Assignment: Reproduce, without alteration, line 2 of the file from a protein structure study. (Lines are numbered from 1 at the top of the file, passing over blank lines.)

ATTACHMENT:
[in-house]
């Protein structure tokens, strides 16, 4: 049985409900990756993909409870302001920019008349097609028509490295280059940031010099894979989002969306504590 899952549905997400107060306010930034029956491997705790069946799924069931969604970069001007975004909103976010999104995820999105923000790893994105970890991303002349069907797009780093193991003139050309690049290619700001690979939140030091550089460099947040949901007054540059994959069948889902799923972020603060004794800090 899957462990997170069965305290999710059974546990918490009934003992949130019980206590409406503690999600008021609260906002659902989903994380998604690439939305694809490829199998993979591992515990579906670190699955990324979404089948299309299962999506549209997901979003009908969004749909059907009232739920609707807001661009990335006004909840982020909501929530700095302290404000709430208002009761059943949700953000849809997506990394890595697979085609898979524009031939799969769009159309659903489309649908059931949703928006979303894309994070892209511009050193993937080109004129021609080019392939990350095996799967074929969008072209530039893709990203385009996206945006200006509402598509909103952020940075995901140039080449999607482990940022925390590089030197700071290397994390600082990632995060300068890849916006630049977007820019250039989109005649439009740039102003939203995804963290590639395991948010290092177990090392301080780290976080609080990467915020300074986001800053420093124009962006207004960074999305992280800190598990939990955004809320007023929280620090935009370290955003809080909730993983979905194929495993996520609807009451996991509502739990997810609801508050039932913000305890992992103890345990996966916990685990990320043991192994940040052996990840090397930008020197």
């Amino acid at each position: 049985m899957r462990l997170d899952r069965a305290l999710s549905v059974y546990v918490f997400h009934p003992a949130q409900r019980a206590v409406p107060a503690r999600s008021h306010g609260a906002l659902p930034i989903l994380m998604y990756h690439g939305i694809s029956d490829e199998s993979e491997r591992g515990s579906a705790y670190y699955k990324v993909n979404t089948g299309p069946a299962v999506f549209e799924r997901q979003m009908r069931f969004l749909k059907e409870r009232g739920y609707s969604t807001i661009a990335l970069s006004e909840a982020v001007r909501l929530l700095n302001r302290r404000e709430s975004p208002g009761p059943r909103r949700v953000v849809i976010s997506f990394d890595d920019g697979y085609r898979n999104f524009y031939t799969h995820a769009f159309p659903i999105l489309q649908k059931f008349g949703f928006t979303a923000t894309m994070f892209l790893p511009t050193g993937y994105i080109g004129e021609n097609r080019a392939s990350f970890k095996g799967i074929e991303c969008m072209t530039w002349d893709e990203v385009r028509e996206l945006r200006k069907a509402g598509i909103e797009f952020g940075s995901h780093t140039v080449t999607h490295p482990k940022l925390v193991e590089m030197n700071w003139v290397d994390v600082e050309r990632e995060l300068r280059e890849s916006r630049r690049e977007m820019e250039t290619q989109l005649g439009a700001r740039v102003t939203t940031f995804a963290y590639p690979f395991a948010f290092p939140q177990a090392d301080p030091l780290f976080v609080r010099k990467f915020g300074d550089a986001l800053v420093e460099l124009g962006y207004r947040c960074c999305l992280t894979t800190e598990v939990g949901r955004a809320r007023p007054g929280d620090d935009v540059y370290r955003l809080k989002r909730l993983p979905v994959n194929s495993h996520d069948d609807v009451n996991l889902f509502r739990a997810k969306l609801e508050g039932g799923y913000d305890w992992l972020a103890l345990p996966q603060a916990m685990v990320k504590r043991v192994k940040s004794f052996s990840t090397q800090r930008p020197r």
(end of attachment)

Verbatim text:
């Protein structure tokens, strides 16, 4: 049985409900990756993909409870302001920019008349097609028509490295280059940031010099894979989002969306504590 899952549905997400107060306010930034029956491997705790069946799924069931969604970069001007975004909103976010999104995820999105923000790893994105970890991303002349069907797009780093193991003139050309690049290619700001690979939140030091550089460099947040949901007054540059994959069948889902799923972020603060004794800090 899957462990997170069965305290999710059974546990918490009934003992949130019980206590409406503690999600008021609260906002659902989903994380998604690439939305694809490829199998993979591992515990579906670190699955990324979404089948299309299962999506549209997901979003009908969004749909059907009232739920609707807001661009990335006004909840982020909501929530700095302290404000709430208002009761059943949700953000849809997506990394890595697979085609898979524009031939799969769009159309659903489309649908059931949703928006979303894309994070892209511009050193993937080109004129021609080019392939990350095996799967074929969008072209530039893709990203385009996206945006200006509402598509909103952020940075995901140039080449999607482990940022925390590089030197700071290397994390600082990632995060300068890849916006630049977007820019250039989109005649439009740039102003939203995804963290590639395991948010290092177990090392301080780290976080609080990467915020300074986001800053420093124009962006207004960074999305992280800190598990939990955004809320007023929280620090935009370290955003809080909730993983979905194929495993996520609807009451996991509502739990997810609801508050039932913000305890992992103890345990996966916990685990990320043991192994940040052996990840090397930008020197």